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J Anim Sci. 1992 Feb;70(2):492-8.

Effect of light intensity on circadian profiles of melatonin, prolactin, ACTH, and cortisol in pigs.

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Department of Animal Science and Industry, Kansas State University, Manhattan 66506.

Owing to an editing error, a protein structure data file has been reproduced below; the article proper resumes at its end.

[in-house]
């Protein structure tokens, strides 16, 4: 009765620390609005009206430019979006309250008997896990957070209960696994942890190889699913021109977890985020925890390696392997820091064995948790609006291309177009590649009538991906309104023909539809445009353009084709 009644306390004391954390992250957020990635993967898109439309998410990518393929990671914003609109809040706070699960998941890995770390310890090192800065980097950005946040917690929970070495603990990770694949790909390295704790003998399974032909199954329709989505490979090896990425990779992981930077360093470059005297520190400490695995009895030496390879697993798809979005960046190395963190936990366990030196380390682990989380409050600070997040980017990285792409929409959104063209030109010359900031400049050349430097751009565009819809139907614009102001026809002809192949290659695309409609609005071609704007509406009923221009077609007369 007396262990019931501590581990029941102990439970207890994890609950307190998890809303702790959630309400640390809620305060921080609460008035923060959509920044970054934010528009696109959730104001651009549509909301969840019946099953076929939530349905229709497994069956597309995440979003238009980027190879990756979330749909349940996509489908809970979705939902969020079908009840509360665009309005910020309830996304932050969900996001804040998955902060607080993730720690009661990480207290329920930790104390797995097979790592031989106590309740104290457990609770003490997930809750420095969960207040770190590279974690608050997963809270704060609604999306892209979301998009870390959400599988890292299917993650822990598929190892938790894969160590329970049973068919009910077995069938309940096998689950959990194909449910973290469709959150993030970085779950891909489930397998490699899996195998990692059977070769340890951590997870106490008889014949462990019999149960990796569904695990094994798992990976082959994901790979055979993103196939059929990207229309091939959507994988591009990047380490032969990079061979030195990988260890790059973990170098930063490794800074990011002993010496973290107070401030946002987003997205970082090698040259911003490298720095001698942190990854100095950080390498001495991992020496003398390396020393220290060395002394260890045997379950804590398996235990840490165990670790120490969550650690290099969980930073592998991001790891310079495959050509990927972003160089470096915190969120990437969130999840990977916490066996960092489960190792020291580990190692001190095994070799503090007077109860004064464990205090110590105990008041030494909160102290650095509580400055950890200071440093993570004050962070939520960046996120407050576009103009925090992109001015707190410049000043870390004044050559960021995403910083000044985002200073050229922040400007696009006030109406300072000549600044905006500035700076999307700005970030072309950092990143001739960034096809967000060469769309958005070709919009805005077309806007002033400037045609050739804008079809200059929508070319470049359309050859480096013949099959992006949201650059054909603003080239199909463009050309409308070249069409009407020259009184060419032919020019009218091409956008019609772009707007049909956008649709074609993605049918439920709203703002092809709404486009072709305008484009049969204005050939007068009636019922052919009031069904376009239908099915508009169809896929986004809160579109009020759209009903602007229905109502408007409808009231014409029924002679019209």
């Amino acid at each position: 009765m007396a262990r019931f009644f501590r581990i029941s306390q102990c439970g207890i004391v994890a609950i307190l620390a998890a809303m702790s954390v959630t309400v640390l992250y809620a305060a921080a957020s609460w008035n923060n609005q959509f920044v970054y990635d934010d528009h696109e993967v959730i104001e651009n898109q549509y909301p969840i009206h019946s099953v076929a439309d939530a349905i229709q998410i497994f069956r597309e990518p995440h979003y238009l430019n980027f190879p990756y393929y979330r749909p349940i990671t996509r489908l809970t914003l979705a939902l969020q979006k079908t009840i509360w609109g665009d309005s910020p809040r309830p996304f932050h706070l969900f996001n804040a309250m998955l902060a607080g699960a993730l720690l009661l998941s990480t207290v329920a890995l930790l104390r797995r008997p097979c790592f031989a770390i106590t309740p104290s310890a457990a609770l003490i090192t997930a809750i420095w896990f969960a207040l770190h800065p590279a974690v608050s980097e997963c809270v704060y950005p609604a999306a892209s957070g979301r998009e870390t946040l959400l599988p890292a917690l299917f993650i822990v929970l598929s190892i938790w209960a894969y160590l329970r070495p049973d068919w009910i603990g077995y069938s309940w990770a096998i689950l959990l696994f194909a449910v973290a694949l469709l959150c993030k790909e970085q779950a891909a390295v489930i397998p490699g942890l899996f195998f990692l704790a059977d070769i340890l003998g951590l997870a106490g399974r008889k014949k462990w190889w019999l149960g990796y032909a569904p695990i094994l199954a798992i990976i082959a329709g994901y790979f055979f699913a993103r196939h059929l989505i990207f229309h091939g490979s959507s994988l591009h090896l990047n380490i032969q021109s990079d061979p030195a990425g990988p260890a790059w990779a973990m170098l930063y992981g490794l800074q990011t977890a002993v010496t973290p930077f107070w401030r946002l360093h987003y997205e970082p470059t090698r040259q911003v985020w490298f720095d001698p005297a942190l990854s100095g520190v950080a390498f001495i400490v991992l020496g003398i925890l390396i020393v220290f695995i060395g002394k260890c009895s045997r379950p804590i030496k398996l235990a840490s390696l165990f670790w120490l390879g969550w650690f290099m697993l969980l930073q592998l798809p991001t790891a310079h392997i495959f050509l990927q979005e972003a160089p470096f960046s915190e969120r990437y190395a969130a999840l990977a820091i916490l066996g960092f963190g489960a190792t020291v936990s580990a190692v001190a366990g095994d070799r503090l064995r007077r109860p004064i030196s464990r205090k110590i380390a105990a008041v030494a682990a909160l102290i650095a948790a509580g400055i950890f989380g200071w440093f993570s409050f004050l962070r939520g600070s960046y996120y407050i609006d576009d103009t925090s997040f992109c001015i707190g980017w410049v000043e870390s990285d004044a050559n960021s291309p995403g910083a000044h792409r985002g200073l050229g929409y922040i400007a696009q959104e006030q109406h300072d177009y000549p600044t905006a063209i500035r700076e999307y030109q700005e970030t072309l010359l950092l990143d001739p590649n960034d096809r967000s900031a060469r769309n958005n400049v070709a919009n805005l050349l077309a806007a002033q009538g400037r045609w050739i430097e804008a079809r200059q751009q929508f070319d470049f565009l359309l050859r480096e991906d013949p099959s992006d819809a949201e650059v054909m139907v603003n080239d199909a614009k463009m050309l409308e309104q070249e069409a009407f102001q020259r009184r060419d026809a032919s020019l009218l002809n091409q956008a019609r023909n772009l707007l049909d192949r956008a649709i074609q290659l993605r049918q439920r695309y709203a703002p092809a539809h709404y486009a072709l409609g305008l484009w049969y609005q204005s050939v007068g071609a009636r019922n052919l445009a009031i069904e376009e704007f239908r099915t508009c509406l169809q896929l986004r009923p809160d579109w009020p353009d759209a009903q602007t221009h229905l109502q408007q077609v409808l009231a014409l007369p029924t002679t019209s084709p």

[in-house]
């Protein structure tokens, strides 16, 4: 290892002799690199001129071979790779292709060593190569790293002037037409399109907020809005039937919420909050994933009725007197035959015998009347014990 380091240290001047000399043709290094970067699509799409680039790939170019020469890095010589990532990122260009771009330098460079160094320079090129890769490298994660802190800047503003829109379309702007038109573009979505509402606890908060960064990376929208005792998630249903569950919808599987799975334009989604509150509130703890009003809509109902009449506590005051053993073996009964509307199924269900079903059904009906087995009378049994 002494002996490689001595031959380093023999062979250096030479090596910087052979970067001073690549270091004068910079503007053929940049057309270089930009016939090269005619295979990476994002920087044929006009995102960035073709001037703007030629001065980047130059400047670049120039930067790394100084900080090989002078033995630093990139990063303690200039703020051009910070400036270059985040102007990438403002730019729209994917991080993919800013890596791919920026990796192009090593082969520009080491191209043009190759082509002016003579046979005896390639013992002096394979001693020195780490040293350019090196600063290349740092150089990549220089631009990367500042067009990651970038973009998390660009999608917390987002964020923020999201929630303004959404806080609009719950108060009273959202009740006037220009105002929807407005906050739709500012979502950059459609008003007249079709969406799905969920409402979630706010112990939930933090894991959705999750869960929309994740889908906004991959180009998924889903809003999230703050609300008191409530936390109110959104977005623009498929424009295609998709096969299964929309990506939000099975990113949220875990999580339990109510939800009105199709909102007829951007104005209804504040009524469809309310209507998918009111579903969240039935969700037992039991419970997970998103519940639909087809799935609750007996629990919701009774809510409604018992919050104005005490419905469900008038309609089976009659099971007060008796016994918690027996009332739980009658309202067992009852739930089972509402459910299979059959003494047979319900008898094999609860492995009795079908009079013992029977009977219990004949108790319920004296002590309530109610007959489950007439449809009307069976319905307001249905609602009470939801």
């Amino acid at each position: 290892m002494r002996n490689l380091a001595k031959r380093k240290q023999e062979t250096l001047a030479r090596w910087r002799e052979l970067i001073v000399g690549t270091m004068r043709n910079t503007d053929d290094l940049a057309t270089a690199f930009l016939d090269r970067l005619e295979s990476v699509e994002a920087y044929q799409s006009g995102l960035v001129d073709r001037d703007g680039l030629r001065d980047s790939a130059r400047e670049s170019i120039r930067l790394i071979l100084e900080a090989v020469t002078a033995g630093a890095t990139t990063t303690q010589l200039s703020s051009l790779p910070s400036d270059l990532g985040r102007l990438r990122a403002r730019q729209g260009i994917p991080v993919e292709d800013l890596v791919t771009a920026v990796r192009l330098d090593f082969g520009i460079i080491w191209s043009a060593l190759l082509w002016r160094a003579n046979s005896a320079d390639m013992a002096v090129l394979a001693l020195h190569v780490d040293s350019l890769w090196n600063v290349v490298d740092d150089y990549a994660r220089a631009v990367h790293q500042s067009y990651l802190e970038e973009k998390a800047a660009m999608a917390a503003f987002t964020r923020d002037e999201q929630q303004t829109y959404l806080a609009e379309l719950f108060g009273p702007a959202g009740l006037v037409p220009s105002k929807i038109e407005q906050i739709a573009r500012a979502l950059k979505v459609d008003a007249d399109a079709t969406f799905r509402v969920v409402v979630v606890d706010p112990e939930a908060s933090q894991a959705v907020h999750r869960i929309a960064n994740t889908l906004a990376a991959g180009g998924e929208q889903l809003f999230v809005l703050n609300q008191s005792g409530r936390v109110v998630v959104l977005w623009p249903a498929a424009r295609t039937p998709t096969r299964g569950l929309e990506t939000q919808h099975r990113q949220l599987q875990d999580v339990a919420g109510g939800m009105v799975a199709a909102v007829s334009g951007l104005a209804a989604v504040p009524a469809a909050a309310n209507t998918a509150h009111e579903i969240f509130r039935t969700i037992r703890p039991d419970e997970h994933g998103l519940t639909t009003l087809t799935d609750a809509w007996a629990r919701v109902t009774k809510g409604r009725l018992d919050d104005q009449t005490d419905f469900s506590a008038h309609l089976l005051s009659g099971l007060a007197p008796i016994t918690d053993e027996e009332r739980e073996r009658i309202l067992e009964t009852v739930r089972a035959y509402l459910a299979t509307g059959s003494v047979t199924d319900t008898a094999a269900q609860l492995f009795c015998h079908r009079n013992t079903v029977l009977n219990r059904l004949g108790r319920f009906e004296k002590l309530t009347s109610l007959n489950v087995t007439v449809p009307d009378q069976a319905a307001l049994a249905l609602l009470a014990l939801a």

Eleven crossbred barrows were housed in environmentally controlled rooms with an 8-h photoperiod. Pigs in one room received control illumination of 113 1x (CON; n = 6), and pigs in the other room received intense illumination of 1,783 1x (INT; n = 5) fluorescent light. Pigs were given at least 20 d of exposure to the environment before blood samples were taken every 3 h for 48 h. Data were analyzed by split-plot analysis of variance. Except for prolactin, no treatment x time interactions were noted for the hormone profiles evaluated (P greater than .10). Pigs in INT had greater (P less than .05) concentrations of prolactin in serum than pigs in CON at every sampling time. Concentrations of ACTH and cortisol in plasma were similar for INT (33.9 +/- 3.2 pg/mL of ACTH and 24.4 +/- 3.4 ng/mL of cortisol, respectively) and CON (34.9 +/- 3.0 pg/mL of ACTH and 31.3 +/- 3.1 ng/mL of cortisol, respectively). Within the INT treatment, serum melatonin concentrations were more than doubled (P less than .05) during darkness (66.8 +/- 9.3 pg/mL) compared with during light (30.4 +/- 9.3 pg/mL); however, within the CON treatment, concentrations during light and darkness did not differ (38.4 +/- 9.3 pg/mL and 42.9 +/- 9.3 pg/mL, respectively). Results indicate that light of greater intensity is required to entrain circadian rhythms of melatonin in serum of pigs. Furthermore, pigs may respond to bright light with greater secretion of prolactin, even under constant duration of photoperiod.

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